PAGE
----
Antonie van Leeuwenhoek

, Volume 110, Issue 3, pp 437–444 | Cite as

A novel subspecies of ‘Candidatus Liberibacter africanus’ found on native Teclea gerrardii (Family: Rutaceae) from South Africa

  • Ronel Roberts
  • Gerhard PietersenEmail author
Short Communication


The phloem limited bacterium ‘Candidatus Liberibacter africanus’ is associated with citrus greening disease in South Africa. This bacterium has been identified solely from commercial citrus in Africa and the Mascarene islands, and its origin may lie within an indigenous rutaceous host from Africa. Recently, in determining whether alternative hosts of Laf exist amongst the indigenous rutaceous hosts of its triozid vector, Trioza erytreae, three novel subspecies of Laf were identified i.e. ‘Candidatus Liberibacter africanus subsp. clausenae’, ‘Candidatus Liberibacter africanus subsp. vepridis’ and ‘Candidatus Liberibacter africanus subsp. zanthoxyli’ in addition to the formerly identified ‘Candidatus Liberibacter africanus subsp. capensis’. The current study expands upon the range of indigenous rutaceous tree species tested for liberibacters closely related to Laf and its subspecies. A collection of 121 samples of Teclea and Oricia species were sampled from Oribi Gorge and Umtamvunu nature reserves in KwaZulu Natal. Total DNA was extracted and the presence of liberibacters from these samples determined using a generic liberibacter TaqMan real-time PCR assay. Liberibacters from positive samples were further characterised through amplification and sequencing of the 16S rRNA, outer-membrane protein (omp) and 50S ribosomal protein L10 (rplJ) genes. A single Teclea gerrardii specimen tested positive for a liberibacter and, through phylogenetic analyses of the three genes sequenced, was shown to be unique, albeit closely related to ‘Ca. L. africanus’ and ‘Ca. L. africanus subsp. zanthoxyli’. We propose that this newly identified liberibacter be named ‘Candidatus Liberibacter africanus subsp. tecleae’.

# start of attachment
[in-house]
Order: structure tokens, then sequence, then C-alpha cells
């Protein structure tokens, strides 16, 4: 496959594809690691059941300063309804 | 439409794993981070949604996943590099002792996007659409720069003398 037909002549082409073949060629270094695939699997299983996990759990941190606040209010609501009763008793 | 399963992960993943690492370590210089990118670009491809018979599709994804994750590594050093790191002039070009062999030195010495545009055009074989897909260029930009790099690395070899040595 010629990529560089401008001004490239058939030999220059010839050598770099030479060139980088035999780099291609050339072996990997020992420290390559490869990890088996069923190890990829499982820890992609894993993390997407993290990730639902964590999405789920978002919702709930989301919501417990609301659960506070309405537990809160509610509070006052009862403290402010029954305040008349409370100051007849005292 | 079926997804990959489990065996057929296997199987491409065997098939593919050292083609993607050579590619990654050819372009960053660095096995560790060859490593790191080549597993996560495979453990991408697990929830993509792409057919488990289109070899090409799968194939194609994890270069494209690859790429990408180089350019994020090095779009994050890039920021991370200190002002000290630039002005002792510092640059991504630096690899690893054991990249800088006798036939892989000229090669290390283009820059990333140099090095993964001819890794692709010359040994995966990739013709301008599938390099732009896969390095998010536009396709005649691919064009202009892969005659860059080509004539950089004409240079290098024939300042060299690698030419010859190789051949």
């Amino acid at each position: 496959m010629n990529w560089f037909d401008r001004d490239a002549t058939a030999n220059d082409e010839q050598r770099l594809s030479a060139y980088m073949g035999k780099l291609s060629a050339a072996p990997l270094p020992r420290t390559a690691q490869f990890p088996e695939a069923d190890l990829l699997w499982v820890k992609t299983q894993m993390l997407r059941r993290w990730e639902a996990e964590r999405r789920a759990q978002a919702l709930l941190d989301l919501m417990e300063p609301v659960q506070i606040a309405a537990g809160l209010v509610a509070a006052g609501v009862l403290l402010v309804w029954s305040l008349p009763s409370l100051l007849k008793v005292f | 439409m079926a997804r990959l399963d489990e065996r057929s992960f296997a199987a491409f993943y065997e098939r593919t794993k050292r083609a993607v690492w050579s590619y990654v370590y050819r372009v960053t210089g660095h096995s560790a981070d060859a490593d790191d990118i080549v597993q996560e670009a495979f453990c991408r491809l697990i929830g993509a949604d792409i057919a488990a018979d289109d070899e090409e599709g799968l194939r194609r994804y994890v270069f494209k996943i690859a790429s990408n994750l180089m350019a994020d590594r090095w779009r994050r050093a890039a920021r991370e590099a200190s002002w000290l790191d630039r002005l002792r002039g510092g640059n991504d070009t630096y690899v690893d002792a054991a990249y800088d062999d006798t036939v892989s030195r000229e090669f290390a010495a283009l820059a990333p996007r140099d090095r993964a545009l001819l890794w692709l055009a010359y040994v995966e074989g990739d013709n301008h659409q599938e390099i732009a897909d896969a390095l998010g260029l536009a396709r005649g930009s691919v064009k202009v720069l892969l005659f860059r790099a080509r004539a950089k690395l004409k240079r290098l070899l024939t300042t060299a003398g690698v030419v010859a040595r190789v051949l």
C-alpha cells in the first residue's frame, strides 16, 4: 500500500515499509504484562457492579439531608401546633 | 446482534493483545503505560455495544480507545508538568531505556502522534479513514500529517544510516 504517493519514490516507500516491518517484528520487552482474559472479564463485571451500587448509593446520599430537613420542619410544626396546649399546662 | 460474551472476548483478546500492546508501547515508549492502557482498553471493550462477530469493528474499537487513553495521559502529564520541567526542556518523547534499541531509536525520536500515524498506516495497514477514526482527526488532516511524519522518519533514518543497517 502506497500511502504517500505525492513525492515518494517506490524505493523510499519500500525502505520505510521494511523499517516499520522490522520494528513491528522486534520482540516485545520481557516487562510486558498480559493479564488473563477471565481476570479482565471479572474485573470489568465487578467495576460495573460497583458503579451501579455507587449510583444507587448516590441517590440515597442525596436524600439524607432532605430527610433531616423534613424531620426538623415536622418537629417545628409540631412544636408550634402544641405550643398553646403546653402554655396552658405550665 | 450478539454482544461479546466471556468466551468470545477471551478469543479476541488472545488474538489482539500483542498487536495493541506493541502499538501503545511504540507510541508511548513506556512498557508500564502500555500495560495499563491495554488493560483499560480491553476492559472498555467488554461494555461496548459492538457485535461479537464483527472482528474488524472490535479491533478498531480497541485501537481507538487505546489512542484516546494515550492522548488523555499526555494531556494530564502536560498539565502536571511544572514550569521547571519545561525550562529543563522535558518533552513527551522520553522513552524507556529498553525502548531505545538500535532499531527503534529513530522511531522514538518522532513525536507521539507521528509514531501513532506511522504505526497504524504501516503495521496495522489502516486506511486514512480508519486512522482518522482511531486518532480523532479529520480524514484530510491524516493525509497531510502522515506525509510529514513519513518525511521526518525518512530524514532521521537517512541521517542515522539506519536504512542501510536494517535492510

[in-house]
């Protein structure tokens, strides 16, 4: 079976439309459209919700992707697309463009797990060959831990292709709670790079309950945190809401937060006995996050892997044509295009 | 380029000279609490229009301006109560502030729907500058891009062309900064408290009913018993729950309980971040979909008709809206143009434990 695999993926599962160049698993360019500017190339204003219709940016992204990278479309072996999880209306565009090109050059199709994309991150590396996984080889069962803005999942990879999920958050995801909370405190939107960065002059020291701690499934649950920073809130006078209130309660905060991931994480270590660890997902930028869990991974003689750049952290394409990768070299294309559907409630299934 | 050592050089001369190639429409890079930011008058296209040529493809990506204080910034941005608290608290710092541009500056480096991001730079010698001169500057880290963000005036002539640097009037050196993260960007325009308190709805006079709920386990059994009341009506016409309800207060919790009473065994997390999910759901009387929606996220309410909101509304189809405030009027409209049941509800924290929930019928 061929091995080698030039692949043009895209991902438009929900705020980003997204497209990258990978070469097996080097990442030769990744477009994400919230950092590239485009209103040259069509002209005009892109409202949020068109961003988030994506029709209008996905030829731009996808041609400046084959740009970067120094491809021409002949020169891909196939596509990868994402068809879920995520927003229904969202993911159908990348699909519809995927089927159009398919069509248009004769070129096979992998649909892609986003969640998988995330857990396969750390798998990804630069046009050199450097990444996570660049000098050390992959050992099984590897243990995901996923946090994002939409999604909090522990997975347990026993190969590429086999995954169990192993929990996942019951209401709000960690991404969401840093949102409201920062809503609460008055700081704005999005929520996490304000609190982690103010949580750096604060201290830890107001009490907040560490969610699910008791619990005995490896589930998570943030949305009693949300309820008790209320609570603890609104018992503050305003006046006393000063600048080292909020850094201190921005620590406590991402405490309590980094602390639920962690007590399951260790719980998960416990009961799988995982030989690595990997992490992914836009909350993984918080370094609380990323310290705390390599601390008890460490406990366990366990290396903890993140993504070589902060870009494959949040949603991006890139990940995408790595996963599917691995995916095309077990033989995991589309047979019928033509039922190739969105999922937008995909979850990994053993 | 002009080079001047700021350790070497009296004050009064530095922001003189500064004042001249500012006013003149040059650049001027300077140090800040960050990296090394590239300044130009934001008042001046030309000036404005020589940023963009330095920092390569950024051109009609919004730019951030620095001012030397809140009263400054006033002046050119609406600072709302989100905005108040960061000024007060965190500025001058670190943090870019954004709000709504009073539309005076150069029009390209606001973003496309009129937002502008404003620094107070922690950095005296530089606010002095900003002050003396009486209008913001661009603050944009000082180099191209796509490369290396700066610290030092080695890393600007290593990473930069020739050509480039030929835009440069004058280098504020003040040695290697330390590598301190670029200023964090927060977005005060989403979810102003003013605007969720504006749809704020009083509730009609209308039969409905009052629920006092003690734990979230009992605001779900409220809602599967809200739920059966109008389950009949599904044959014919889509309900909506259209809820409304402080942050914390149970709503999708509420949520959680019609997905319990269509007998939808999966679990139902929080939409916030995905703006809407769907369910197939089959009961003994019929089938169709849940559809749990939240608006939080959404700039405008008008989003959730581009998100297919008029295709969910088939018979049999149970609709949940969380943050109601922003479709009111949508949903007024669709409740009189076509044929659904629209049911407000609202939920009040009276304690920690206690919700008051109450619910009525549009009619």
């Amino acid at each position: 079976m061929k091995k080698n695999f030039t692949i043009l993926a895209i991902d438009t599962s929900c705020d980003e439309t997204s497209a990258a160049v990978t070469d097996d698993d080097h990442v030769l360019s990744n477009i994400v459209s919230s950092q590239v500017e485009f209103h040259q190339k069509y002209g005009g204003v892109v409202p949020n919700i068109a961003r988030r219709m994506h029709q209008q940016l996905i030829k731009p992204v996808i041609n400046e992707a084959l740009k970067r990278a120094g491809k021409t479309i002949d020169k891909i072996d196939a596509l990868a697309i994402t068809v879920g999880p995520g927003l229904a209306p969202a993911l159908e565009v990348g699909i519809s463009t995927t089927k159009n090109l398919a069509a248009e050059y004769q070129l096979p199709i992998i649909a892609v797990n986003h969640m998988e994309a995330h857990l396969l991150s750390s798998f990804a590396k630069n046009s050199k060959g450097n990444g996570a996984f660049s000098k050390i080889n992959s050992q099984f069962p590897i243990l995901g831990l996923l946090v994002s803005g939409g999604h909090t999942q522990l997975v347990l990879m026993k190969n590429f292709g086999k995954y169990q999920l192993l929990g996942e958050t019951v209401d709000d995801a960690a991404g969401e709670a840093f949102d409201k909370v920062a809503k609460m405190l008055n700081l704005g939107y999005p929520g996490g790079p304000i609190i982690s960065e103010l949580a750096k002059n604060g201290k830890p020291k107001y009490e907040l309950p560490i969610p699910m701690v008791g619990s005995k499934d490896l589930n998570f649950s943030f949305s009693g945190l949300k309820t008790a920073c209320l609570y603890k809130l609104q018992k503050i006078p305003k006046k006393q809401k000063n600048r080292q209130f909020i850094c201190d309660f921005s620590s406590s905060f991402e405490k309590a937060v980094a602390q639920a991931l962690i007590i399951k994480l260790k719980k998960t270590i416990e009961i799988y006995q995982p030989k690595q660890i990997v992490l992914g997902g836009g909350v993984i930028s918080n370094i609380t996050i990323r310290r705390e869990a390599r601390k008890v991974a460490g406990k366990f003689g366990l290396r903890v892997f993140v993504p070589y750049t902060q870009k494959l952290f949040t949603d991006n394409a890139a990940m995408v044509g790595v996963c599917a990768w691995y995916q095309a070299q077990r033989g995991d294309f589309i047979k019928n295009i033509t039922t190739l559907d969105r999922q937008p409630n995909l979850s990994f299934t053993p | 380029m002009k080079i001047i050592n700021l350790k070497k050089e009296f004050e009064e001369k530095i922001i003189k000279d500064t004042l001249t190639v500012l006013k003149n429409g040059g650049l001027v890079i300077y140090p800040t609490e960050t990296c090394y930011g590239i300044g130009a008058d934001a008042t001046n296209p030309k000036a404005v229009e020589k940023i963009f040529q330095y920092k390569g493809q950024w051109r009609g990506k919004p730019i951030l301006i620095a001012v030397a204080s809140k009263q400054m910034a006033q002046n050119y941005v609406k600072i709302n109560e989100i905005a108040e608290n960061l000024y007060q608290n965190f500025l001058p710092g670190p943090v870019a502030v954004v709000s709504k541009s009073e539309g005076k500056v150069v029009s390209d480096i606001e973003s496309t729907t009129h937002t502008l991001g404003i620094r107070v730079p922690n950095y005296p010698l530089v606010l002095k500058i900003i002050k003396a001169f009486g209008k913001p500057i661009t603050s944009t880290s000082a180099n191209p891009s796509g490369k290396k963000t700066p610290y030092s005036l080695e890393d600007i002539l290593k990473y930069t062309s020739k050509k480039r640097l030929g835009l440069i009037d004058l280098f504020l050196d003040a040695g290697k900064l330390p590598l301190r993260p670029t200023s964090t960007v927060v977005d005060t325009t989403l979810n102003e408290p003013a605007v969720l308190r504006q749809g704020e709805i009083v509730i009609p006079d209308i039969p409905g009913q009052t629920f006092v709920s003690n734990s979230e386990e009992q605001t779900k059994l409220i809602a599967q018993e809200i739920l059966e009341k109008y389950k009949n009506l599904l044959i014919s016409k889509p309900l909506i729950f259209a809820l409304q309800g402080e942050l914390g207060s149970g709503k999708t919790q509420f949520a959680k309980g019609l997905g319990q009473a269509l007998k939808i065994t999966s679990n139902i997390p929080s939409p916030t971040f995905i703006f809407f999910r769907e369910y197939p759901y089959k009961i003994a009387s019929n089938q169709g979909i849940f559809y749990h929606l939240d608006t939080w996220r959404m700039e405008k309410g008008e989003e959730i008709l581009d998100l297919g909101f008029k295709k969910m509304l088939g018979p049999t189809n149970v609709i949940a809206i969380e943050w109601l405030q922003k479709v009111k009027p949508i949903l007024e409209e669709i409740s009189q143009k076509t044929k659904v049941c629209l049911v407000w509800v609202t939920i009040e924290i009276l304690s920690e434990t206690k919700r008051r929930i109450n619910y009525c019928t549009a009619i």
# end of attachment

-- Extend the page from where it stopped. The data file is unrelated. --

Liberibacter Teclea gerrardii Subspecies 



We would like to thank Citrus Research International (CRI), the National Research Foundation-THRIP program (NRF-THRIP) and the Department of Science and Technology (DST)/NRF Centre of Excellence in Tree Health Biotechnology (CTHB) for funding. We would also like to thank Dr. Hugh Glen for his assistance in naming the novel liberibacter subspecies described herein and Prof. Aharon Oren, Hebrew University of Jerusalem, for help with the etymology and syllabification of the name.


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Copyright information

© Springer International Publishing Switzerland 2016

Authors and Affiliations

  1. 1.Department of Microbiology and Plant Pathology, Forestry and Agricultural Biotechnology InstituteUniversity of PretoriaPretoriaSouth Africa
  2. 2.Plant Microbiology DivisionAgricultural Research Council-Plant Protection ResearchPretoriaSouth Africa

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